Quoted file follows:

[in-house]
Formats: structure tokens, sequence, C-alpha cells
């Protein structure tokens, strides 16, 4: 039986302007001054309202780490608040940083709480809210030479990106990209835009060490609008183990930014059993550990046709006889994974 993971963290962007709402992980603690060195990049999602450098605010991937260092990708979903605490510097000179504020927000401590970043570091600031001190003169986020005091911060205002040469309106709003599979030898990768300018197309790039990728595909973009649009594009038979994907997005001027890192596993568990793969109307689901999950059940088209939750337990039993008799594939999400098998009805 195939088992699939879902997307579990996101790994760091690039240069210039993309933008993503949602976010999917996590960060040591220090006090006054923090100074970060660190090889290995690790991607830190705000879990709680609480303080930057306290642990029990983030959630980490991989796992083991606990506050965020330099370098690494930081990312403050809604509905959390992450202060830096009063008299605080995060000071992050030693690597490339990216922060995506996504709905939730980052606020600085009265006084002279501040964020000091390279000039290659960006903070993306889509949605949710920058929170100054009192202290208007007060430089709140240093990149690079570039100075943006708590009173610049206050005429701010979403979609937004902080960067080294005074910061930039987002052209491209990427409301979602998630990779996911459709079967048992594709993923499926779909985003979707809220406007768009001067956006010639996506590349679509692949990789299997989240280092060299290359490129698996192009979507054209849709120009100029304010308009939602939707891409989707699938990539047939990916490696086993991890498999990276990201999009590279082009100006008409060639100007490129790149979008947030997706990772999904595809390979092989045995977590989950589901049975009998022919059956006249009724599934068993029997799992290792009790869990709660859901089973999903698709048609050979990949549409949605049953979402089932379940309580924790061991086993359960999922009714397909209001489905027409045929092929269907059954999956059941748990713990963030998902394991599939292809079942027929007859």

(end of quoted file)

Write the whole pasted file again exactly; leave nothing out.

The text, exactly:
[in-house]
Formats: structure tokens, sequence, C-alpha cells
């Protein structure tokens, strides 16, 4: 039986302007001054309202780490608040940083709480809210030479990106990209835009060490609008183990930014059993550990046709006889994974 993971963290962007709402992980603690060195990049999602450098605010991937260092990708979903605490510097000179504020927000401590970043570091600031001190003169986020005091911060205002040469309106709003599979030898990768300018197309790039990728595909973009649009594009038979994907997005001027890192596993568990793969109307689901999950059940088209939750337990039993008799594939999400098998009805 195939088992699939879902997307579990996101790994760091690039240069210039993309933008993503949602976010999917996590960060040591220090006090006054923090100074970060660190090889290995690790991607830190705000879990709680609480303080930057306290642990029990983030959630980490991989796992083991606990506050965020330099370098690494930081990312403050809604509905959390992450202060830096009063008299605080995060000071992050030693690597490339990216922060995506996504709905939730980052606020600085009265006084002279501040964020000091390279000039290659960006903070993306889509949605949710920058929170100054009192202290208007007060430089709140240093990149690079570039100075943006708590009173610049206050005429701010979403979609937004902080960067080294005074910061930039987002052209491209990427409301979602998630990779996911459709079967048992594709993923499926779909985003979707809220406007768009001067956006010639996506590349679509692949990789299997989240280092060299290359490129698996192009979507054209849709120009100029304010308009939602939707891409989707699938990539047939990916490696086993991890498999990276990201999009590279082009100006008409060639100007490129790149979008947030997706990772999904595809390979092989045995977590989950589901049975009998022919059956006249009724599934068993029997799992290792009790869990709660859901089973999903698709048609050979990949549409949605049953979402089932379940309580924790061991086993359960999922009714397909209001489905027409045929092929269907059954999956059941748990713990963030998902394991599939292809079942027929007859």